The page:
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The Wax Pack: Finding Lee Mazzilli

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“The Wax Pack” author Brad Balukjian with Lee Mazzilli, 2015
Brad Balukjian/AP

Full disclaimer: I received an advance copy of The Wax Pack for review. Thanks to Adam Refenberick of Press Box Publicity for setting me up with the author.

“Wait, Lee Mazzilli was on the Pirates?!”

Each chapter of Brad Balukjian’s The Wax Pack, about his journey to track down players in a 1986 pack of baseball cards, is preceded by a photograph of a player’s card. And there Mazzilli was, resplendent in white and black and gold, going against my memories of him in the blue and orange of the Mets. I checked Baseball Reference, and sure enough he’d been traded to Pittsburgh in late 1982, after brief stops at Texas and the Yankees.

“I remember you crying when the Mets traded him,” teased My Brother the Mets Fan via email. “Then you were happy when he came to the Yankees. When he went to Pittsburgh, you just blocked it out because it was too traumatic for you.”

I was a fairly overdramatic teenage girl in the early eighties, so there may be some truth to this.

I got into baseball courtesy of my dad and brother. My two older sisters had no interest in baseball unless there was a hot player involved, and Lee Mazzilli was very hot back in the day. Had they existed in the late seventies, pink jerseys with his name and number would have been flying off the shelves. As it was, Mazzilli’s poster was on the wall of our bedroom, right next to the other New York baseball heartthrob, Bucky Dent of the Yankees—ironically, when Mazzilli was traded from the Rangers to the Yankees he was traded for Dent. The sister next up from me took both posters to college, never to be seen again.

Although he did make it to the All-Star Game in 1979, during his fourteen seasons in the majors Mazzilli was never anything more than a serviceable utility outfielder with occasional stints at first base. In his three years on the Bucs, he had a 2.3 offensive WAR and a -1 defensive WAR. Unfortunately, he may be best remembered in the ‘burgh for his grand jury testimony in the Pittsburgh drug trials. Balukjian was kind enough to provide Bucs Dugout with some quotes from Mazzilli and other information not included in the book.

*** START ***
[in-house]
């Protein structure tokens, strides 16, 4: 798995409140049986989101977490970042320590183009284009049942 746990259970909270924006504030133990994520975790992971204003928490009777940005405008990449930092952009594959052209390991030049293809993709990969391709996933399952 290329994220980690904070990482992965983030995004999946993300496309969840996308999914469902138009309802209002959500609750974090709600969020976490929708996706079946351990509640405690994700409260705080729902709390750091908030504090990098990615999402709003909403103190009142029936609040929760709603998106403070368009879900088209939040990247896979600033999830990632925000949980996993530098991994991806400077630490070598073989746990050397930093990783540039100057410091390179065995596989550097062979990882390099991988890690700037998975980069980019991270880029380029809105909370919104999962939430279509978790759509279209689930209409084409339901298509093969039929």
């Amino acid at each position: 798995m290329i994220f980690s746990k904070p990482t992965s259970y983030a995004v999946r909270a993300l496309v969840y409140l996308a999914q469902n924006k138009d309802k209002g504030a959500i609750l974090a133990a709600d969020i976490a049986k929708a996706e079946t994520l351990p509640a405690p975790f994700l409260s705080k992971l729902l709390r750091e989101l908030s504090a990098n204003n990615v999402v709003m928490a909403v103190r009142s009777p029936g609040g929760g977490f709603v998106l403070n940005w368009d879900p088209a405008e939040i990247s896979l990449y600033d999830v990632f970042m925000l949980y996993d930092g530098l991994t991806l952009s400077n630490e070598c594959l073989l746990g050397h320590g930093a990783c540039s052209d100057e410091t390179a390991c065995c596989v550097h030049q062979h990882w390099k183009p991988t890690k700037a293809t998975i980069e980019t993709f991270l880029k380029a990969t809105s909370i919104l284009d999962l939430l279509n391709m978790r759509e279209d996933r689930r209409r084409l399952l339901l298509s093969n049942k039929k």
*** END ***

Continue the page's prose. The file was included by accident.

“Pittsburgh was a working man’s town. I liked Pittsburgh. I liked playing there. We should have won in ‘83. We had a veteran team, Dave Parker and some good young players.” Maz told me that John Candelaria was his closest friend on that team. He also said that Chuck Tanner was responsible for his transition to a utility player. I asked him why Tanner turned him into an utility player, and he said “I don’t know why I didn’t play. I was playing every day when I went there. When we got near the trading deadline [in ‘83] I was hitting .280 or .290, leading the team in on-base percentage and tied in home runs. I was having a pretty good year and then one day he just said I wasn’t playing anymore.” Marvell Wynne replaced him, and Maz says he and Tanner stopped talking.

As I wrote in Tuesday’s article, The Wax Pack is more baseball-adjacent rather than a recitation of stats. Richie Hebner might not have talked, but many of the former players get very honest about what brought them to the Show and how they’ve handled the aftershow, and it’s an absorbing and often moving read. It deserves all the accolades it’s getting, so if you’re looking for a book to add to your pandemic reading list, you won’t do much better.

Trivia Tuesday returns next week!